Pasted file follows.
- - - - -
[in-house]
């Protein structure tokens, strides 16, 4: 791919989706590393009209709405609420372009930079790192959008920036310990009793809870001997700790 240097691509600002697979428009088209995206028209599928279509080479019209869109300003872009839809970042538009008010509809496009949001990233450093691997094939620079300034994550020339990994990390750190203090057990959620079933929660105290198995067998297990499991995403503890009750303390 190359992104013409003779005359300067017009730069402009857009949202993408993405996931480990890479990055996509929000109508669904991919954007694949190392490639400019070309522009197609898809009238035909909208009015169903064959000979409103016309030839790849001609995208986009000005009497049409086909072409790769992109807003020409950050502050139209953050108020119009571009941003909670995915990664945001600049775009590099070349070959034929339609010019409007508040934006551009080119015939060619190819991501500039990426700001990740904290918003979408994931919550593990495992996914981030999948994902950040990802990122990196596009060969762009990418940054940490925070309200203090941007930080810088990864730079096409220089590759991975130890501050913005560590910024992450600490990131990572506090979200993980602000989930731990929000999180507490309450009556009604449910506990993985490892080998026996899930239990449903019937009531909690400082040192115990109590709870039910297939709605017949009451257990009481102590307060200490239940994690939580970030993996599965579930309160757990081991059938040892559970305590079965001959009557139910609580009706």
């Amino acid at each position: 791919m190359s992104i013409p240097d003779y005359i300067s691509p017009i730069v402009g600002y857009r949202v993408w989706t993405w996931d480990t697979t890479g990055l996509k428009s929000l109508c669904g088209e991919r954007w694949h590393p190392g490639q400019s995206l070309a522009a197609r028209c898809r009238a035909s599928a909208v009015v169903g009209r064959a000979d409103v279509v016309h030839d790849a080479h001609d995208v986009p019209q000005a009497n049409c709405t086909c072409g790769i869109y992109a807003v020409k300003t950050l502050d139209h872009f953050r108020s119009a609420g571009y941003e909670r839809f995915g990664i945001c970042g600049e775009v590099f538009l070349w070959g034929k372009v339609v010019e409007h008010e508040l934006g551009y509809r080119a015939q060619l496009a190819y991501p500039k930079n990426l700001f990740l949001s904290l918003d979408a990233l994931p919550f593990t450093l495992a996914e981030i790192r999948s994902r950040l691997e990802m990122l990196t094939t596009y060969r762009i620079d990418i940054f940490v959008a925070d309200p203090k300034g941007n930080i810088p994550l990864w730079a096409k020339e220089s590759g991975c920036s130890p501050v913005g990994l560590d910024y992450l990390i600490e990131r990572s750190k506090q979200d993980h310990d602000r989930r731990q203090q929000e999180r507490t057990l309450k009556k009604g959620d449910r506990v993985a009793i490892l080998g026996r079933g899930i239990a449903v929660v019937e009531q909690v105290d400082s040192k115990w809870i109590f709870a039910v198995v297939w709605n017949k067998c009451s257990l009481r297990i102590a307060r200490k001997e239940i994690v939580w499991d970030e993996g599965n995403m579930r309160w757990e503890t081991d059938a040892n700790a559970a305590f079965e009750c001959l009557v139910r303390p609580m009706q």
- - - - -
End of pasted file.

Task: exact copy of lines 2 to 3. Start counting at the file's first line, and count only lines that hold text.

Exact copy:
């Protein structure tokens, strides 16, 4: 791919989706590393009209709405609420372009930079790192959008920036310990009793809870001997700790 240097691509600002697979428009088209995206028209599928279509080479019209869109300003872009839809970042538009008010509809496009949001990233450093691997094939620079300034994550020339990994990390750190203090057990959620079933929660105290198995067998297990499991995403503890009750303390 190359992104013409003779005359300067017009730069402009857009949202993408993405996931480990890479990055996509929000109508669904991919954007694949190392490639400019070309522009197609898809009238035909909208009015169903064959000979409103016309030839790849001609995208986009000005009497049409086909072409790769992109807003020409950050502050139209953050108020119009571009941003909670995915990664945001600049775009590099070349070959034929339609010019409007508040934006551009080119015939060619190819991501500039990426700001990740904290918003979408994931919550593990495992996914981030999948994902950040990802990122990196596009060969762009990418940054940490925070309200203090941007930080810088990864730079096409220089590759991975130890501050913005560590910024992450600490990131990572506090979200993980602000989930731990929000999180507490309450009556009604449910506990993985490892080998026996899930239990449903019937009531909690400082040192115990109590709870039910297939709605017949009451257990009481102590307060200490239940994690939580970030993996599965579930309160757990081991059938040892559970305590079965001959009557139910609580009706």
């Amino acid at each position: 791919m190359s992104i013409p240097d003779y005359i300067s691509p017009i730069v402009g600002y857009r949202v993408w989706t993405w996931d480990t697979t890479g990055l996509k428009s929000l109508c669904g088209e991919r954007w694949h590393p190392g490639q400019s995206l070309a522009a197609r028209c898809r009238a035909s599928a909208v009015v169903g009209r064959a000979d409103v279509v016309h030839d790849a080479h001609d995208v986009p019209q000005a009497n049409c709405t086909c072409g790769i869109y992109a807003v020409k300003t950050l502050d139209h872009f953050r108020s119009a609420g571009y941003e909670r839809f995915g990664i945001c970042g600049e775009v590099f538009l070349w070959g034929k372009v339609v010019e409007h008010e508040l934006g551009y509809r080119a015939q060619l496009a190819y991501p500039k930079n990426l700001f990740l949001s904290l918003d979408a990233l994931p919550f593990t450093l495992a996914e981030i790192r999948s994902r950040l691997e990802m990122l990196t094939t596009y060969r762009i620079d990418i940054f940490v959008a925070d309200p203090k300034g941007n930080i810088p994550l990864w730079a096409k020339e220089s590759g991975c920036s130890p501050v913005g990994l560590d910024y992450l990390i600490e990131r990572s750190k506090q979200d993980h310990d602000r989930r731990q203090q929000e999180r507490t057990l309450k009556k009604g959620d449910r506990v993985a009793i490892l080998g026996r079933g899930i239990a449903v929660v019937e009531q909690v105290d400082s040192k115990w809870i109590f709870a039910v198995v297939w709605n017949k067998c009451s257990l009481r297990i102590a307060r200490k001997e239940i994690v939580w499991d970030e993996g599965n995403m579930r309160w757990e503890t081991d059938a040892n700790a559970a305590f079965e009750c001959l009557v139910r303390p609580m009706q």